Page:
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Helmets and Preventing Motorcycleand Bicycle-Related Injuries

Yank D. Coble Jr, MD; Ronald M. Davis, MD; C. Alvin Head, MD; John P. Howe III, MD; Mitchell S. Karlan, MD; William R. Kennedy, MD; Patricia Joy Numann, MD; Monique A. Spillman; W. Douglas Skelton, MD; Richard M. Steinhilber, MD; Jack P. Strong, MD; Henry N. Wagner Jr, MD; Jerod M. Loeb, PhD; Robert C. Rinaldi, PhD; Theodore C. Doege, MD, MS; James R. Allen, MD, MPH
JAMA. 1994;272(19):1535-1538. doi:10.1001/jama.1994.03520190081039.
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RESOLUTION 423, as amended and adopted at the 1992 Interim Meeting, asked that the American Medical Association (AMA) evaluate the effectiveness of motorcycle and bicycle helmets in preventing injuries, determine the medical costs of not using helmets, and explore ways of ensuring the use of helmets by instituting incentives or disincentives such as insurance premium adjustments or licensing fees. This report responds to the medical science aspects of the resolution and considers the occurrence and prevention of motorcycle- and bicycle-related injuries and the efficacy of helmet use by motorcyclists and bicyclists. The AMA's Council on Medical Services is studying the use of incentives and disincentives and will report to the House of Delegates at a future meeting.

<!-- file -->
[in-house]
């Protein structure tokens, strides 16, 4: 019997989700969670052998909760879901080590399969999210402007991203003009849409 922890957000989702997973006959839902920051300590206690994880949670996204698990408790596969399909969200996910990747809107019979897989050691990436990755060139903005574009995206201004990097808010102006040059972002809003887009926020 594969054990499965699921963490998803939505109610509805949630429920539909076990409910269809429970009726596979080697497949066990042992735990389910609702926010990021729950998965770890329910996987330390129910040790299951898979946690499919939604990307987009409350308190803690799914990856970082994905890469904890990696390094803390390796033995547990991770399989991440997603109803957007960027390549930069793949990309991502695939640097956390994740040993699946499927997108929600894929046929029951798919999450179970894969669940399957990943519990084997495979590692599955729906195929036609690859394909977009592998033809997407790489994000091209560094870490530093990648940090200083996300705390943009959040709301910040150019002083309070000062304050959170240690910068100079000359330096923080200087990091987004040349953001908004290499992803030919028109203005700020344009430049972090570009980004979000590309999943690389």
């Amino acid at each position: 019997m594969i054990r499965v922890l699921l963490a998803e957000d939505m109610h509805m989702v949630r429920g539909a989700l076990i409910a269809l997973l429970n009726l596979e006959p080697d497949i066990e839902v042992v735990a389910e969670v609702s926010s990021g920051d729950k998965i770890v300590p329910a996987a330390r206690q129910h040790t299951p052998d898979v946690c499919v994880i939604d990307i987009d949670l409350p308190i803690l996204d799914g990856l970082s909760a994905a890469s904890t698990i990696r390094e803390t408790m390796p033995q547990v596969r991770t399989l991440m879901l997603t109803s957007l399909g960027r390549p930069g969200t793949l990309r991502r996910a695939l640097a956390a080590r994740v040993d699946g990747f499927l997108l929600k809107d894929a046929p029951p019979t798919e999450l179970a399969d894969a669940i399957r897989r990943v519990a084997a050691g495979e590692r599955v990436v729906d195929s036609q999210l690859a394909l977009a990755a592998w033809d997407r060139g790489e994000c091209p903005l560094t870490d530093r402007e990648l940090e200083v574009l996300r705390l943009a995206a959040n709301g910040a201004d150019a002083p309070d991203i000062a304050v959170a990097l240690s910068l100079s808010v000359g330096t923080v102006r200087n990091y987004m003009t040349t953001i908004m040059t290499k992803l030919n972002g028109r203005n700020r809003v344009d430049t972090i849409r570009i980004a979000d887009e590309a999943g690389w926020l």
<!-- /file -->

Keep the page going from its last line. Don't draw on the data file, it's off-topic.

See also pp 1506 and 1541.

According to age-adjusted data, injuries are the third most common cause of death in the US population, with vehiclerelated deaths causing approximately half of all deaths.1


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